In writing about the imperative for a macroethics, Michael Hoexter makes the observation:
… fundamental moral confusion may be mere pretense in the sociopaths and Machiavellian political operatives who are, no doubt, crucial to the success of the austerity campaign. Yet, their (fallacious) ethical argumentation has swept along more gullible political leaders who have not paused long enough to consider the uniqueness of their role as leaders of governments. These leaders, with the exception of the Euro-Zone countries, can move their governments to issue currency to bail their nations out of any real or imagined financial bind (though finances do not necessarily solve real economic difficulties). Either, believing the fiscal reality of currency-issuing governments was identical to that of a business or a household or fearing their constituents would view them as immoral if they did not treat the national budget as that of a household, politicians have, so far, acted as if they do not recognize their distinct macroethical duties as regards the national budget. (8)
A similar point made by the Guardian’s Zoe Williams when she speculated about … the true division of the Conservative party – the ones who are mistaken versus those who are wrong deliberately… Some of them are simply out of their depth, do not understand the benefits system or a government’s realistic prospects of controlling the economy…Others take the Fox News approach: if you can just get enough misinformation out there, enough people who were only half-listening might half-believe you. Competing claims don’t need to relate to facts, their validity will be judged on the manner in which they’re delivered. You may have to retract later, but what does that matter? (9)
Michael Hoexter provides a disturbing rationale for neoliberal behaviour:
Conventional neoclassical economics has normalized sociopathy in economic life by assuming the “utility maximizing individual” at every turn, which aids sociopaths in gaining positions of power and influence in our contemporary society. In the political science derivative of neoclassical economics, James Buchanan’s “public choice theory,” politicians are assumed to be as fundamentally amoral as neoclassical economics’ model of the person, which has the effect of excusing or making invisible political corruption…. (8)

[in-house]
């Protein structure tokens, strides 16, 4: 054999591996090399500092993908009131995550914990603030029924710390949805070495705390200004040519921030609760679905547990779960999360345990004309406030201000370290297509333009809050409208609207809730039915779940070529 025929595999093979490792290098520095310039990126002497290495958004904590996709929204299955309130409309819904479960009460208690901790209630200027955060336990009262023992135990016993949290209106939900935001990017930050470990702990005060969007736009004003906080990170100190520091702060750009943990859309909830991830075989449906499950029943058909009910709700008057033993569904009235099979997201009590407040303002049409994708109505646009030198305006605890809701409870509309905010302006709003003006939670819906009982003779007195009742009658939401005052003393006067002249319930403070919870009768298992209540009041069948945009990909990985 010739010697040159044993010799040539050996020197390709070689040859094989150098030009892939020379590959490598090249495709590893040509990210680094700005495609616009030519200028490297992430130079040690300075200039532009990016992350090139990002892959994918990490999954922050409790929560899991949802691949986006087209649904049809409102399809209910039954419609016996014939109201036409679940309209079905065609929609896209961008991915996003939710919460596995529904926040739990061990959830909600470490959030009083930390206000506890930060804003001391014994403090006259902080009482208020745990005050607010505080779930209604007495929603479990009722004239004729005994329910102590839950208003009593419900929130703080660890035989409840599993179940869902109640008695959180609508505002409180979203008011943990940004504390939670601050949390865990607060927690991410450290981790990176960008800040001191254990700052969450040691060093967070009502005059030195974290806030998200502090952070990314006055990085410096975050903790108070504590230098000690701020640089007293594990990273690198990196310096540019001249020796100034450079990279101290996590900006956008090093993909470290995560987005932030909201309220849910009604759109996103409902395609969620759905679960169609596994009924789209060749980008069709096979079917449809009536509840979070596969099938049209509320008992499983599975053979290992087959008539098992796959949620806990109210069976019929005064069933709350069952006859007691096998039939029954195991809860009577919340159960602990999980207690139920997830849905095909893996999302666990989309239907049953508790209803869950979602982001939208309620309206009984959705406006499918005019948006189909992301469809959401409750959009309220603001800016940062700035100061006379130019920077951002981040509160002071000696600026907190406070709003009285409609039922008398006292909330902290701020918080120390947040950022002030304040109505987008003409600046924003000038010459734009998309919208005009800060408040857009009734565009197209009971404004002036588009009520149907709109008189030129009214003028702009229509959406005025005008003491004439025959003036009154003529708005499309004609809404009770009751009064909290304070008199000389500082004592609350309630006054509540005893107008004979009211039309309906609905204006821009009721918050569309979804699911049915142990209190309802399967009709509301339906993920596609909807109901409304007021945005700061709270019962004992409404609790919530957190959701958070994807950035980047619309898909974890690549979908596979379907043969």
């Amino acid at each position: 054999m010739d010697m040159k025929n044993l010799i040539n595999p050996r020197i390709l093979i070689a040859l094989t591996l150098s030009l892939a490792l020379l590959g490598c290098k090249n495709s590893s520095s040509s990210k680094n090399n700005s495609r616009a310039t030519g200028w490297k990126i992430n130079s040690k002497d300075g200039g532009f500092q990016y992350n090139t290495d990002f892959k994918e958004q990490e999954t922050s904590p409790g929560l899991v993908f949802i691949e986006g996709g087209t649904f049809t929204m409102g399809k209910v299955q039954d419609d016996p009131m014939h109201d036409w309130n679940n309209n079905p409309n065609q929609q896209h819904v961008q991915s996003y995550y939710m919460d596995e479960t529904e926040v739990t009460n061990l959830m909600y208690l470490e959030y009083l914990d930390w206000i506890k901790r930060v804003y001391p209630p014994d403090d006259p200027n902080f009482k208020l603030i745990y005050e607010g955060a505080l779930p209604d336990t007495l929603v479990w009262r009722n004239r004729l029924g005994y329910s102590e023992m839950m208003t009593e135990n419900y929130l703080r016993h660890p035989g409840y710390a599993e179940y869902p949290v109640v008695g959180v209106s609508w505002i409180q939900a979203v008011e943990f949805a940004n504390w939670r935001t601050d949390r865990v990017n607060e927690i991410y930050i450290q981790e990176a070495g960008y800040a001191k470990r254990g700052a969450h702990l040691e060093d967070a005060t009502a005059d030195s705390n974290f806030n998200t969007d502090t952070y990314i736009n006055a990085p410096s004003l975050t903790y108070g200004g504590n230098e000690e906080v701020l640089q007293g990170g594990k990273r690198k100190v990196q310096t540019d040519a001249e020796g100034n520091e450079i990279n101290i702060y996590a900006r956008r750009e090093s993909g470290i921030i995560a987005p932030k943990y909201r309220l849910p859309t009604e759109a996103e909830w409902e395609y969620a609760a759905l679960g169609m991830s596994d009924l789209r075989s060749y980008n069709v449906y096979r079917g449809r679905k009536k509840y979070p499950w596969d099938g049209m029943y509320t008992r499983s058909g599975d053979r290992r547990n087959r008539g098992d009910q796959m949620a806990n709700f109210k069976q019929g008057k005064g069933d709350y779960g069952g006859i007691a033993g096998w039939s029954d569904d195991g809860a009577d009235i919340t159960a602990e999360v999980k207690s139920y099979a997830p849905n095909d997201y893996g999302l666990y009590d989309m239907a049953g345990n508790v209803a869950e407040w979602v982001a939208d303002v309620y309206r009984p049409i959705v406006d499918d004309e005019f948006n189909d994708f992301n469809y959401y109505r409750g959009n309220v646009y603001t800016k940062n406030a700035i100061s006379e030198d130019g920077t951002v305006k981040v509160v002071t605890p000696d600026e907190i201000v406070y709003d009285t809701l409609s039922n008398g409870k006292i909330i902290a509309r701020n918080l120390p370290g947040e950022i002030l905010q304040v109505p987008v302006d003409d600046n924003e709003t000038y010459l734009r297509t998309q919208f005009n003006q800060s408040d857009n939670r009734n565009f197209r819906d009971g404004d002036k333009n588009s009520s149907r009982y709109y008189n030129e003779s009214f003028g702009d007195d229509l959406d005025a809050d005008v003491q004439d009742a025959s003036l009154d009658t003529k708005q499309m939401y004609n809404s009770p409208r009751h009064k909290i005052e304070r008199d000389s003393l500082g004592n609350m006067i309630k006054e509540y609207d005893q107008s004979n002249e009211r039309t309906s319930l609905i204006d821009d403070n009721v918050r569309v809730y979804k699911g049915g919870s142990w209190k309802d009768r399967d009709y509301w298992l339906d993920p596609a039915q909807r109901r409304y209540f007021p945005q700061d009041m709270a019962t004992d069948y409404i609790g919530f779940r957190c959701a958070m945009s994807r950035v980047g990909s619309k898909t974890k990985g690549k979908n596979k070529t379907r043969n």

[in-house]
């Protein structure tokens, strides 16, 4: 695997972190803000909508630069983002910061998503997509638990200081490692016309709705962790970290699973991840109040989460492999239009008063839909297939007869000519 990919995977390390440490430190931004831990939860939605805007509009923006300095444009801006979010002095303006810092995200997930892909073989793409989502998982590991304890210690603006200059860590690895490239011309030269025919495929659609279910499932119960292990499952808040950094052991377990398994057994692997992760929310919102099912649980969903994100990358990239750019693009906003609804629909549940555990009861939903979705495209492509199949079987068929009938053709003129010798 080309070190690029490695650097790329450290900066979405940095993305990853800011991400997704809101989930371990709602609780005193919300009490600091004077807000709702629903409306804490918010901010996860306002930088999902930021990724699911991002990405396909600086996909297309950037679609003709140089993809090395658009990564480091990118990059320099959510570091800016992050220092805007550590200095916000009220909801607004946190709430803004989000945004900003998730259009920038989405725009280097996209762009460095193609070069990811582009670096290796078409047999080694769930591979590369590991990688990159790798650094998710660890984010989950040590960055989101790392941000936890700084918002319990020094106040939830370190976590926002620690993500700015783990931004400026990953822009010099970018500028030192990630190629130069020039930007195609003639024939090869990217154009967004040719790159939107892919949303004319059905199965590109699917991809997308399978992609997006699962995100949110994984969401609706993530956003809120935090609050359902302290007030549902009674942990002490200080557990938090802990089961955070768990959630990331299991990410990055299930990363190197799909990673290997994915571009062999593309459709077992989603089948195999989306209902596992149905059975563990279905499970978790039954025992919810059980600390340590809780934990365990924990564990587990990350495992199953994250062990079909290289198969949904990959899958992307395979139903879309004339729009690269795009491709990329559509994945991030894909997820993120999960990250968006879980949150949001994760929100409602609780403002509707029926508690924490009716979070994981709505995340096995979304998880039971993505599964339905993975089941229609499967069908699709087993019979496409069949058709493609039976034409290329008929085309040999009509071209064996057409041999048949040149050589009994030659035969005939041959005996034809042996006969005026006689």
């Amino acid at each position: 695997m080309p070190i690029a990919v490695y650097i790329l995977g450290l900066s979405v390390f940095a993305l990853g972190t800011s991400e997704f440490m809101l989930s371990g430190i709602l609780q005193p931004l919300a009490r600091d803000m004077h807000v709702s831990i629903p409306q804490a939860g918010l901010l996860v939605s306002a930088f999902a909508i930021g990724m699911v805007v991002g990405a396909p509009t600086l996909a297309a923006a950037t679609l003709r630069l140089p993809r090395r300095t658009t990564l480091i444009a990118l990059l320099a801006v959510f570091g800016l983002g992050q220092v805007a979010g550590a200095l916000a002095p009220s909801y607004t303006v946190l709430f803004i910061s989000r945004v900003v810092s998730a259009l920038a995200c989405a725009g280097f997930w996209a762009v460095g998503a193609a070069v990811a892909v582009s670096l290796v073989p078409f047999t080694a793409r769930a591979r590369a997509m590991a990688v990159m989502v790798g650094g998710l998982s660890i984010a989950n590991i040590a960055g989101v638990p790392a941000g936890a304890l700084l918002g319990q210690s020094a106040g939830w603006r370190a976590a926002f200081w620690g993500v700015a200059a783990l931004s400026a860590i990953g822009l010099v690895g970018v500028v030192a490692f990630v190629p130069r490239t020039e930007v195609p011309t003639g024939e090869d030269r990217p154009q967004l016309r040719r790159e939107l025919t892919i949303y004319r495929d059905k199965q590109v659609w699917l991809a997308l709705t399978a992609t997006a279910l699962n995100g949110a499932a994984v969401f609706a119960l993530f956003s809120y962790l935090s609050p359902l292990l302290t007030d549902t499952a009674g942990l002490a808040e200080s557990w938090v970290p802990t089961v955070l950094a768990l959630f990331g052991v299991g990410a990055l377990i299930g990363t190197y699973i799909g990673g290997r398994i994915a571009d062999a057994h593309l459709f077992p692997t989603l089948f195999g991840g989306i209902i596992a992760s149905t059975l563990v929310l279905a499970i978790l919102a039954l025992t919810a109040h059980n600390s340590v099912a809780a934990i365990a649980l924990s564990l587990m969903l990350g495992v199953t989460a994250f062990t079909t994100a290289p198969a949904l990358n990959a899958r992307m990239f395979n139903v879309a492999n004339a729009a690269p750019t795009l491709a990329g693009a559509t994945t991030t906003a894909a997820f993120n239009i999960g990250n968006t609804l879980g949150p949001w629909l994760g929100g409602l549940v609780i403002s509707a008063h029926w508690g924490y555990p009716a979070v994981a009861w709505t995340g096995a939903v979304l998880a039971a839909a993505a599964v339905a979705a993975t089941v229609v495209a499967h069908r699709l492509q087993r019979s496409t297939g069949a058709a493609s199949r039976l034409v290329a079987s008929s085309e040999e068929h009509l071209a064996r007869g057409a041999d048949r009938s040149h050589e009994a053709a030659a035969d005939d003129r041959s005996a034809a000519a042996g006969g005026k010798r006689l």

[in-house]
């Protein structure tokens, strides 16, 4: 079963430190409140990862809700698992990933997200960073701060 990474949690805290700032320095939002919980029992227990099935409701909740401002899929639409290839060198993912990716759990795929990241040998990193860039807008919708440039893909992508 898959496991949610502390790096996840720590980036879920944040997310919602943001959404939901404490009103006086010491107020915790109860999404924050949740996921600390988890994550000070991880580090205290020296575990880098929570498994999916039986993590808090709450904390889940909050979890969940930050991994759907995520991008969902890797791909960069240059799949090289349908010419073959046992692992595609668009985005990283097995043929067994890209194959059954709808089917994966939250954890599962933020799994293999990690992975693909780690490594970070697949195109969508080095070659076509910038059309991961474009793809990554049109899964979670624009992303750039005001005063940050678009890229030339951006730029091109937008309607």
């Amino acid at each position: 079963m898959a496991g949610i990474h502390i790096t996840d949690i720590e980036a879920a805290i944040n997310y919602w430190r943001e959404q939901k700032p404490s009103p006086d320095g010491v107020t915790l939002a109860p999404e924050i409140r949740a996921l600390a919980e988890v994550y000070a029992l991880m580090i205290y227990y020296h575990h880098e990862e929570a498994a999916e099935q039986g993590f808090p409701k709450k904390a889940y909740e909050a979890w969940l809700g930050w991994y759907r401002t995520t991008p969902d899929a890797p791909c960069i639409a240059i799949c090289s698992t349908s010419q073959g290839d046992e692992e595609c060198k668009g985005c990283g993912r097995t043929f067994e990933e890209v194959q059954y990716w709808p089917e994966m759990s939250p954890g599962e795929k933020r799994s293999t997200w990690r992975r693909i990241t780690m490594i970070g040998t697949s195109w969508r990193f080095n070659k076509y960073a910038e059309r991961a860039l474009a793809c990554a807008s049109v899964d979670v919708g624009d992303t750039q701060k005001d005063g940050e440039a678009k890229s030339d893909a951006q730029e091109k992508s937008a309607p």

Disturbingly, I conclude with the (edited) view of Andrew Dickie, another regular commentator, on Tax research UK whose opinion is respected by Richard Murphy:
Ivan and I have been in agreement on this before – this will be a Neo-feudal state, in which we subjects in the oligarcho-democratic state we now enjoy are transformed into serfs,without rights, in a feudal state where the land-basis of mediaeval fedualism will be replaced by a “territorial” carve-up on the basis of income streams from taxation = Prince HMRC and Duke NHS and Marquess Tertiary Education, and Earl Secondary Education – somewhat reminiscent of Prohibition Chicago!…. These new “garagiste/card-sharping/rent-seeking” baronage know the price of everything and the value of nothing, and their only skills are those of rip-off and plunder, and are a universe away from the real economy and real wealth creation, which will be the task of the serfs – as it always was….. (10)
Andrew Dickie ends with the advice that “ Labour should be putting down a marker – a future Labour Government will bring all these illicitly disposed of mutually created assets back under democratic control, without compensation where possible, which, given that it is highly likely that their new “owners” will already have made more than they have paid for the assets, will be easy to justify.”
I’ll more than second that… but in the meantime, there’s another Osborne budget….